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Bruins’ opinions clash as COVID cases surge

Sophomore Madeline Mattson follows school safety guidelines that were set to minimize COVID spread. Photo by Maya Bussinger

The Bruin community has voiced varied opinions addressing the recent COVID-19 spike that has reintroduced the strict, sudden rush of safety precautions along with the delaying and closing of events once again.

Sophomore Robert Maple expressed his unease at the sudden increase in COVID cases over the past few weeks, but also saw predictability in this future.

“At this point, I would be concerned because at this point about 3% of Americans have COVID, but that number is probably much higher because not everyone has been tested. But on the other hand I can’t say that this wasn’t completely predictable,” he said. “Much of this outbreak was very predictable and it was obvious that cases would go up in winter. I can’t say that I’m scared about this spike because it doesn’t pose that large of a threat to me, but it is angering me that COVID is getting worse.”

Junior Grayson Scheda shared similar worries but is particularly nervous about people’s lack of concern regarding the virus.

“It honestly worries me because it shows that people aren’t taking the virus seriously and that people are choosing to go out and not wear masks instead of staying home,” said Scheda.

The sudden spike in the virus pushed Nevada County into the purple tier and forced schools to be shut down again. The closing of Bear River ensues controversy among the students.

Freshman Blake Simning felt that closing the school will create more problems than it fixes.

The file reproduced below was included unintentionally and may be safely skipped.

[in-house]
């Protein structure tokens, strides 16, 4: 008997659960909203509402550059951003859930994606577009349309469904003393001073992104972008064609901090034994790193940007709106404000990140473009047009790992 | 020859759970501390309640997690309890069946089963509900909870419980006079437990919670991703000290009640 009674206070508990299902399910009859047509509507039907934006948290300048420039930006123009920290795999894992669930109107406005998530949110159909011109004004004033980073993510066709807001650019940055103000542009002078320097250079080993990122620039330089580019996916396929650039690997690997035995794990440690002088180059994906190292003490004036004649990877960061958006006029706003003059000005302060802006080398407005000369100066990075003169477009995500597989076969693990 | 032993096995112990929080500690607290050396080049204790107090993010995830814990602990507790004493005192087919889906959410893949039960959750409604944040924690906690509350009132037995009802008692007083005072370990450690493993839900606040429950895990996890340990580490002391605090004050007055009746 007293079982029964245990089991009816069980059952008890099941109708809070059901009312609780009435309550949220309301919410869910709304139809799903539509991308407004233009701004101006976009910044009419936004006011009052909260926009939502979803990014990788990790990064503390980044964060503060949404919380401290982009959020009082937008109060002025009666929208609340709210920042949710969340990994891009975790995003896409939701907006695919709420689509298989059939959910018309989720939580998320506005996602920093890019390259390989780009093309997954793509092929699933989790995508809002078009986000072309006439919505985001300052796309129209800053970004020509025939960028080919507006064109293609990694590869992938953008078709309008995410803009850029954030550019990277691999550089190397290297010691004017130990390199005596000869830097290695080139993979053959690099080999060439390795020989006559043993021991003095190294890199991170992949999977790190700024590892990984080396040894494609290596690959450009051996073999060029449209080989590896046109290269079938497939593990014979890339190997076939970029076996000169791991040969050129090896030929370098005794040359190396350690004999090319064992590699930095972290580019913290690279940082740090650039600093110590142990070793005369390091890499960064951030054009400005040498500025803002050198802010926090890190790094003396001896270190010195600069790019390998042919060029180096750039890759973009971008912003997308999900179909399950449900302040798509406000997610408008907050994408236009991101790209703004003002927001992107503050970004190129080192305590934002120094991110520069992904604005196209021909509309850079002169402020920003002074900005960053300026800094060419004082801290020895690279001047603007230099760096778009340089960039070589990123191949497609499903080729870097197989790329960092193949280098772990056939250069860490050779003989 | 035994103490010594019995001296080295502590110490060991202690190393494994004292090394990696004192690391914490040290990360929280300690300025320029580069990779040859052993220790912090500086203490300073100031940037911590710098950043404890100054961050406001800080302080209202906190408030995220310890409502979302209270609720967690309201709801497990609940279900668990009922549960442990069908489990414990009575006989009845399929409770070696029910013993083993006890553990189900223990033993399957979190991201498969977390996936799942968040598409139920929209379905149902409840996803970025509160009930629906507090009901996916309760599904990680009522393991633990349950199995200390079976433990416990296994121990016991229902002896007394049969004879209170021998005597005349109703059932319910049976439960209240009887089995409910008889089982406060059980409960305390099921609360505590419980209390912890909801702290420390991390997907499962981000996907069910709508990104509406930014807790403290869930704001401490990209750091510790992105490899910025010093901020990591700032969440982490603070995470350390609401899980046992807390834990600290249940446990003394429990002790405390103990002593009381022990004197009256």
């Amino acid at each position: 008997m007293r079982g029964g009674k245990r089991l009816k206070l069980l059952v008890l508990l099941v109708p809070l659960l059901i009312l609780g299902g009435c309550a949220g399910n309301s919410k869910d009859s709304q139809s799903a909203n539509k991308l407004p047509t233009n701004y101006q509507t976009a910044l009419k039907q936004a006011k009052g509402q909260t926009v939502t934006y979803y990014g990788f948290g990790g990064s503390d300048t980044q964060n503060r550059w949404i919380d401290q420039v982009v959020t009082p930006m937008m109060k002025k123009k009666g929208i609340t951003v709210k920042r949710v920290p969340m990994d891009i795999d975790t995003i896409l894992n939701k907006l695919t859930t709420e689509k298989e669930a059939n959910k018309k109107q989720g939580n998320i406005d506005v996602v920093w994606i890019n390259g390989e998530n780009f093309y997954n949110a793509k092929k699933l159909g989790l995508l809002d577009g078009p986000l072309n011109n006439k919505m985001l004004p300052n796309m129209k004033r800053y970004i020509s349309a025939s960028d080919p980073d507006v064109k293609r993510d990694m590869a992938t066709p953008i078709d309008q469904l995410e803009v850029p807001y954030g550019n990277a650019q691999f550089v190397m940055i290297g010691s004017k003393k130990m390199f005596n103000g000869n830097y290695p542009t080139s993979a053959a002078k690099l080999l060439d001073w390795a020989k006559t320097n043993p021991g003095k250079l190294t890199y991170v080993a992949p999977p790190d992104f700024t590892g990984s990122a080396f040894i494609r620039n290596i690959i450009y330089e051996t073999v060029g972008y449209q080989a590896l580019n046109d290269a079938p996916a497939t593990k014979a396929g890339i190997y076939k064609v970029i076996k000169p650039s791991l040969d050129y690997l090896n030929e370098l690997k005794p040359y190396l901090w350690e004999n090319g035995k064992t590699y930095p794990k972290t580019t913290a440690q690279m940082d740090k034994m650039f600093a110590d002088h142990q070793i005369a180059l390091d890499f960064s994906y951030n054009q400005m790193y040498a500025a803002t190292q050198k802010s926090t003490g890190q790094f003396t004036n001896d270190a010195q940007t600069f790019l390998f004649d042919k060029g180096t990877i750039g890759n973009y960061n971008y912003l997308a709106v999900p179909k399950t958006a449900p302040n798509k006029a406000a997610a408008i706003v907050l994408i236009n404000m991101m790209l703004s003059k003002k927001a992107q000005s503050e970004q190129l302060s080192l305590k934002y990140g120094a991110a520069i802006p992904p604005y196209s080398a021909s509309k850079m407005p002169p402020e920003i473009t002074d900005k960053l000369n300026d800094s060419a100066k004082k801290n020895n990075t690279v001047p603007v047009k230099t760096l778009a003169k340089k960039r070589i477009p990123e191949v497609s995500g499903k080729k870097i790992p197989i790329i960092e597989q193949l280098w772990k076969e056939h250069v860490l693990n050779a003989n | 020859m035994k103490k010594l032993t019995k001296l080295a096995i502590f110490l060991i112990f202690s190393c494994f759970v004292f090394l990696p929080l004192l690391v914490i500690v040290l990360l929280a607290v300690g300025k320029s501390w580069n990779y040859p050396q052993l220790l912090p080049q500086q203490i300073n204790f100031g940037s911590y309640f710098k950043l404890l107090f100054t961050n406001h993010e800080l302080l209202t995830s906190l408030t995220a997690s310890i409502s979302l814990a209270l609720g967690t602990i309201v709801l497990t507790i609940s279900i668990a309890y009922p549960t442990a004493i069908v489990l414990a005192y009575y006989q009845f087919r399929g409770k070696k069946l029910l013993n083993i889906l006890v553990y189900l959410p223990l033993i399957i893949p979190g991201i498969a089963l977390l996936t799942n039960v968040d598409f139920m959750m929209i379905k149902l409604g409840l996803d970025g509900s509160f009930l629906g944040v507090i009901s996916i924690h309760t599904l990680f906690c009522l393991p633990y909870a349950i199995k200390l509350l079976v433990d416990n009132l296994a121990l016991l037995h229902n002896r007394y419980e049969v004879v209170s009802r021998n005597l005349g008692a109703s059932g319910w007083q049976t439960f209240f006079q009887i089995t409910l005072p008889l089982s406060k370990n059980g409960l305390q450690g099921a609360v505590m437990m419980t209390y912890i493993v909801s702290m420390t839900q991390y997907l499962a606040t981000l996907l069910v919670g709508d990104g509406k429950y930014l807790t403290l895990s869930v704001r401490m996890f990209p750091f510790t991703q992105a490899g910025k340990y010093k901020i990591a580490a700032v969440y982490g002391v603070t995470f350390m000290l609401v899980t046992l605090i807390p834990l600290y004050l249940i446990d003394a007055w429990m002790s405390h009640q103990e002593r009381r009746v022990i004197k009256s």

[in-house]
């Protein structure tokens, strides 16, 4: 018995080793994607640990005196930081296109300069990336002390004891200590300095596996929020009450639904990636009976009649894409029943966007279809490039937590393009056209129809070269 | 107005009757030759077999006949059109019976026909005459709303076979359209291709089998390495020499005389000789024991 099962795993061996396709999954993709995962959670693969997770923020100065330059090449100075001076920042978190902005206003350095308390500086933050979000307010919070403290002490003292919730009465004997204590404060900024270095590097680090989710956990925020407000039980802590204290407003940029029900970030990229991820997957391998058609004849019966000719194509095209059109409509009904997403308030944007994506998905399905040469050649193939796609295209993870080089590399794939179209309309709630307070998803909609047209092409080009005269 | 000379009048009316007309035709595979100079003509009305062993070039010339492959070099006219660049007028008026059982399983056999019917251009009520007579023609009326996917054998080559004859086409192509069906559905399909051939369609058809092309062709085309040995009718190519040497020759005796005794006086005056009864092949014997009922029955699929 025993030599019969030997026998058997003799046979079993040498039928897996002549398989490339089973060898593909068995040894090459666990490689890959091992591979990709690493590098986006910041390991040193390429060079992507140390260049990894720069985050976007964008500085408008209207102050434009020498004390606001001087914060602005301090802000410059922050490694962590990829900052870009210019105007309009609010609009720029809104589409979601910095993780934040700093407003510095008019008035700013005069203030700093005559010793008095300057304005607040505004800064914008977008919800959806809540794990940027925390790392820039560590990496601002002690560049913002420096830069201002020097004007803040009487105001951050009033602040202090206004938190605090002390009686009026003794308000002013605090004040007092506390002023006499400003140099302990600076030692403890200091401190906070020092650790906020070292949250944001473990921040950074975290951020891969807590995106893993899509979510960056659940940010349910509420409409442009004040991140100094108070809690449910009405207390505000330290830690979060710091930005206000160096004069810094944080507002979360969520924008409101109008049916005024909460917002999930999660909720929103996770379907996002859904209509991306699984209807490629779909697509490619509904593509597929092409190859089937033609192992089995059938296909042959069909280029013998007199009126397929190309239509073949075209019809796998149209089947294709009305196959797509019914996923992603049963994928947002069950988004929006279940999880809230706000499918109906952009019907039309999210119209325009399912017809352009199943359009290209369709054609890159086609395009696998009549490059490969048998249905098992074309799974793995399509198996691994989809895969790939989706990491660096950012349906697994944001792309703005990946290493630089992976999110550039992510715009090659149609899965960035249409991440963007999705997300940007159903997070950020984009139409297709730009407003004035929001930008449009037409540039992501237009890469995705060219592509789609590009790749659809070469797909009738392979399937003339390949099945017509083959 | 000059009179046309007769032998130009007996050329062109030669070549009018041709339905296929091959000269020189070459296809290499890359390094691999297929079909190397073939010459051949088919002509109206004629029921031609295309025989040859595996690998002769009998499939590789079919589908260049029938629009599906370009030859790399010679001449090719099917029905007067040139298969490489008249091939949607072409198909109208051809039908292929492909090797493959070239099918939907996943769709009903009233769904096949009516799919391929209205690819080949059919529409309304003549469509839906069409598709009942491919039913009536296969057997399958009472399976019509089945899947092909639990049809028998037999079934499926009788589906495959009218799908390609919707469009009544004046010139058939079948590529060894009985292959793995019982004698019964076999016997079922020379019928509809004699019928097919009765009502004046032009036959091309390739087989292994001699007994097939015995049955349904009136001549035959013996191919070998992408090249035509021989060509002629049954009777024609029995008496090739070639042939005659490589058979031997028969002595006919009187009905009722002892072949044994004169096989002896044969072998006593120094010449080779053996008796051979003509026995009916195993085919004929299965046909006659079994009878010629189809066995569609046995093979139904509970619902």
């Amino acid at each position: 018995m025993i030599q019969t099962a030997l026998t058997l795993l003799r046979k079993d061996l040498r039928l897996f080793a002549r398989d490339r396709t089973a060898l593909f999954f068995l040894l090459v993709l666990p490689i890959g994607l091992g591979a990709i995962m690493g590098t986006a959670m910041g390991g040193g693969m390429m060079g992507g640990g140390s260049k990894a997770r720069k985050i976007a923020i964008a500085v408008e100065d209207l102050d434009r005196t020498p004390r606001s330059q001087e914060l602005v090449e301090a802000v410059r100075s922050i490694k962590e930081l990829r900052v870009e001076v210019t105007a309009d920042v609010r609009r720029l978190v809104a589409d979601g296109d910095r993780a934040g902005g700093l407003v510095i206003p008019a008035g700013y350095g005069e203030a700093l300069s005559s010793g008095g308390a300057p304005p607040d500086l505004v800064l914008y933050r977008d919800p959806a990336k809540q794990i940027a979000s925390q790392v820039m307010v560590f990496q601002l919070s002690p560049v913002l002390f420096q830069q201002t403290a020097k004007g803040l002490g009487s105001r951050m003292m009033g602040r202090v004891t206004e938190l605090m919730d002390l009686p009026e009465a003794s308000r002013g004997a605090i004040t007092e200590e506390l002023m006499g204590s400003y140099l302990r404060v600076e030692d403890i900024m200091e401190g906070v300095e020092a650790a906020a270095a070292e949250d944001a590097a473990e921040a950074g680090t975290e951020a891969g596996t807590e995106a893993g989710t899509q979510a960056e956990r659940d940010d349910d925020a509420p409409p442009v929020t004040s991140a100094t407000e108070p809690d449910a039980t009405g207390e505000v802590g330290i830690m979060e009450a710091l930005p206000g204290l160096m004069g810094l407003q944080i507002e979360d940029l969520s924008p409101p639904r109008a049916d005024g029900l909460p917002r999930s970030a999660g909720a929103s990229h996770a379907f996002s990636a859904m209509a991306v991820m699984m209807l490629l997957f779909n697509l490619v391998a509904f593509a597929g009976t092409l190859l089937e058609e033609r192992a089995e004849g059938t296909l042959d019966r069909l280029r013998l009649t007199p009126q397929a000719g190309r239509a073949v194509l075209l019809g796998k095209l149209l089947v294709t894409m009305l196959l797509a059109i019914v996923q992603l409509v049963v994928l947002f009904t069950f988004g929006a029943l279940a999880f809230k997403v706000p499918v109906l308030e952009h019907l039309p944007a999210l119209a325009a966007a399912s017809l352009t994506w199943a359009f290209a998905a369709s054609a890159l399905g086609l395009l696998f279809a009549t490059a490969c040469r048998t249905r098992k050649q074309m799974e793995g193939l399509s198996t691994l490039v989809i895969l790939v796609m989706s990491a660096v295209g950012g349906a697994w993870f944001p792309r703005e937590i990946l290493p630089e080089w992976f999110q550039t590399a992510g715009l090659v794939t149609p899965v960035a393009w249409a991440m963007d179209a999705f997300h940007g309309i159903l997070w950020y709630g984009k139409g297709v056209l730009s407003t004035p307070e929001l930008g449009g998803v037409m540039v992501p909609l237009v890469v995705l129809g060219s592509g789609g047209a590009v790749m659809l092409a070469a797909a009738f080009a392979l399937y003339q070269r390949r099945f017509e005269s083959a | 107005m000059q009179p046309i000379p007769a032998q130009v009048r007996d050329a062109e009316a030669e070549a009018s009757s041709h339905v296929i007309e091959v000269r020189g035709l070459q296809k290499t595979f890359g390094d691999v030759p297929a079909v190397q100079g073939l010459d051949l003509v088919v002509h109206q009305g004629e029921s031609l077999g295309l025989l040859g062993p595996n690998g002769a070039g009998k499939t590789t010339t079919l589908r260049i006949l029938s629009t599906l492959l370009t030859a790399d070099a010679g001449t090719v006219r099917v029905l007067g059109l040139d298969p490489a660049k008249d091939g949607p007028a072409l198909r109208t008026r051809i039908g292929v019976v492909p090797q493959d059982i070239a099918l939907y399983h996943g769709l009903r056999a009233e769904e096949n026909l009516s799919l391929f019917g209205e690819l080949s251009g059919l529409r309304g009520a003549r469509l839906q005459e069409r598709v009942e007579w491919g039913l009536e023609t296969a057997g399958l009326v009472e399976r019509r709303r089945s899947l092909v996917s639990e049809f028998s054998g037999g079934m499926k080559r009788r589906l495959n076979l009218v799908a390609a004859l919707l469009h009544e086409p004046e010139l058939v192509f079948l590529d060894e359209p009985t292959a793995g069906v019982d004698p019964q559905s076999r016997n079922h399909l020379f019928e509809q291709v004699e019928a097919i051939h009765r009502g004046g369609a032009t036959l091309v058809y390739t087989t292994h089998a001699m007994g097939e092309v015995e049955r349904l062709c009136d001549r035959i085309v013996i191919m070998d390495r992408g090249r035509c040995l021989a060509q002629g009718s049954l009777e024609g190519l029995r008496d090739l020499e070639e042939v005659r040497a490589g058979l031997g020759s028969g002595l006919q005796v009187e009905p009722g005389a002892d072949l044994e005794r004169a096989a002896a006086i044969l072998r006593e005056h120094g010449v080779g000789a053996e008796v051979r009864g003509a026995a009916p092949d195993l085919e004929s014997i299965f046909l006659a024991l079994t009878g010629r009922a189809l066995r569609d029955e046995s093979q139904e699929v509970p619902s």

“It’s gonna affect people’s mental and social health and is gonna make a lot of students fail because they can’t learn over a video screen and then it’s gonna make the school look bad,” Simning said. 

Scheda and Maple have similar opinions on the matter of the school closing.

“Honestly… it sucks to have school closed down even though I know it’s for the greater good of the area,” said Scheda.

“I do think that closing school is the right thing to do,” said Maple. “It really sucks but school would cause many opportunities for virus spreading.”

California Governor Gavin Newsom attempted to slow the spread of COVID by enforcing a curfew. 

According to ABC News, the curfew, which the state is calling a “limited stay-at-home order,” will be in effect from 10 p.m. to 5 a.m. starting Saturday, November 21 until December 21. The restrictions between those hours will be similar to the stay-at-home order that was in effect in March, meaning that all non-essential work, movement and gatherings will be obligated to stop in all purple tier counties.

“The virus is spreading at a pace we haven’t seen since the start of this pandemic, and the next several days and weeks will be critical to stop the surge,” Gov. Newsom said in a statement. “We are sounding the alarm.” 

Opinions on the curfew vary greatly among students. 

Simning felt that the curfews are a violation of the rights of the people.

“I think the curfews are destroying people’s rights of being free and are going against what America stands for,” Simning said.

Scheda took the opposite view in respect to the curfews.

“Honestly, I think they are a good thing to have in place even though people will still break them, however, it will discourage people from going out,” he said. 

The COVID spike has the potential to set sports conditioning and events back to square one. Simning reflected on his football conditioning and notes that their forward progress has been stalled.

“[The spike] will definitely affect my sport and it already has as we haven’t been able to pad up,” Simning said. “ … We just got the right [to run] football plays but two weeks later it was taken from us because we moved to the purple tier, and now we don’t even know if we can have a season.”

Despite the negativity, the Bruin community hopes to push through the challenges.

“Wear your masks, social distance, and be safe!” Scheda said.

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Bruins’ opinions clash as COVID cases surge